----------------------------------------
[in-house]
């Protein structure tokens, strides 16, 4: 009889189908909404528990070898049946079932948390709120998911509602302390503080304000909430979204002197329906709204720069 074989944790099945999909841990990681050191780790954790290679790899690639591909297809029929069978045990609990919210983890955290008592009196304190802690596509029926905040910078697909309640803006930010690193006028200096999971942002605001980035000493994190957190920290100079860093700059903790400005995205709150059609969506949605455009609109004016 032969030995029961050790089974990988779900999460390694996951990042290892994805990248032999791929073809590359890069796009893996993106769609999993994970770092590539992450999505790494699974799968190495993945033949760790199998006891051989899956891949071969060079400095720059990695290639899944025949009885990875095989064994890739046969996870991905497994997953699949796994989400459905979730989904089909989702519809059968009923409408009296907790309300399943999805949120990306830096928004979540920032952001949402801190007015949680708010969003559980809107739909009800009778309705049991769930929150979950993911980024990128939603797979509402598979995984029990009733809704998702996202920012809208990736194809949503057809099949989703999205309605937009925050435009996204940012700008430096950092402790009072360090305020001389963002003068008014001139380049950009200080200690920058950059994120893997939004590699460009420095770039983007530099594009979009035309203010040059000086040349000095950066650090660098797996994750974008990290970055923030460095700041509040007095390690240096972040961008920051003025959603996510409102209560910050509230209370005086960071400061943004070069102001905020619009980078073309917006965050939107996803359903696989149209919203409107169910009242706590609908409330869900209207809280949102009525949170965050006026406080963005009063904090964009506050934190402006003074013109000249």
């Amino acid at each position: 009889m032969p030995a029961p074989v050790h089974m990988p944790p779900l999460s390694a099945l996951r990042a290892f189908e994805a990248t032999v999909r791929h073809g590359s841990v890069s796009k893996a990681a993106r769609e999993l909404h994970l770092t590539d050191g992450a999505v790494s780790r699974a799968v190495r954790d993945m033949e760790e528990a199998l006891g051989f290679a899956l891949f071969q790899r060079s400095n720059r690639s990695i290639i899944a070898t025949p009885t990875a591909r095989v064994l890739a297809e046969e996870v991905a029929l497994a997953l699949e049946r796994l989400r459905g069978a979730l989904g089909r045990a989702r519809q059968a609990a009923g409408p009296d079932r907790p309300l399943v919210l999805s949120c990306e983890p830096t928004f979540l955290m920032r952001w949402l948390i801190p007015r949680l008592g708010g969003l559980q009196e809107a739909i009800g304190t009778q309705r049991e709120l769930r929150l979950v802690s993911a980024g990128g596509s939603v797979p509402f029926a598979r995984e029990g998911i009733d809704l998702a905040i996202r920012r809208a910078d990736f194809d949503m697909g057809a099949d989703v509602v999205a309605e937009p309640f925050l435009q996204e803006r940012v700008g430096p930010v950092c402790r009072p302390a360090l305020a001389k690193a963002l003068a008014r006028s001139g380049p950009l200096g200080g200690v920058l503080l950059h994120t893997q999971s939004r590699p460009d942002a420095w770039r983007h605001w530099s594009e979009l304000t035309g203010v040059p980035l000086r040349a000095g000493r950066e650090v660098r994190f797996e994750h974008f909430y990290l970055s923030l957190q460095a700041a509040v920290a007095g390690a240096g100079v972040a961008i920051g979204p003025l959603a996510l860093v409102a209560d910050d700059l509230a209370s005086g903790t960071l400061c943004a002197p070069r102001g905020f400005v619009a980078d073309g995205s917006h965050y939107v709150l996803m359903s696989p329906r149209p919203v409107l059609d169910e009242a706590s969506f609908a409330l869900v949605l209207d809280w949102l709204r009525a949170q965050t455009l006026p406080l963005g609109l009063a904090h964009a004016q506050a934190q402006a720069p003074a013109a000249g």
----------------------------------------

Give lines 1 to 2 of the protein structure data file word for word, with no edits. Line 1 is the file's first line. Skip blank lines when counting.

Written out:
[in-house]
């Protein structure tokens, strides 16, 4: 009889189908909404528990070898049946079932948390709120998911509602302390503080304000909430979204002197329906709204720069 074989944790099945999909841990990681050191780790954790290679790899690639591909297809029929069978045990609990919210983890955290008592009196304190802690596509029926905040910078697909309640803006930010690193006028200096999971942002605001980035000493994190957190920290100079860093700059903790400005995205709150059609969506949605455009609109004016 032969030995029961050790089974990988779900999460390694996951990042290892994805990248032999791929073809590359890069796009893996993106769609999993994970770092590539992450999505790494699974799968190495993945033949760790199998006891051989899956891949071969060079400095720059990695290639899944025949009885990875095989064994890739046969996870991905497994997953699949796994989400459905979730989904089909989702519809059968009923409408009296907790309300399943999805949120990306830096928004979540920032952001949402801190007015949680708010969003559980809107739909009800009778309705049991769930929150979950993911980024990128939603797979509402598979995984029990009733809704998702996202920012809208990736194809949503057809099949989703999205309605937009925050435009996204940012700008430096950092402790009072360090305020001389963002003068008014001139380049950009200080200690920058950059994120893997939004590699460009420095770039983007530099594009979009035309203010040059000086040349000095950066650090660098797996994750974008990290970055923030460095700041509040007095390690240096972040961008920051003025959603996510409102209560910050509230209370005086960071400061943004070069102001905020619009980078073309917006965050939107996803359903696989149209919203409107169910009242706590609908409330869900209207809280949102009525949170965050006026406080963005009063904090964009506050934190402006003074013109000249």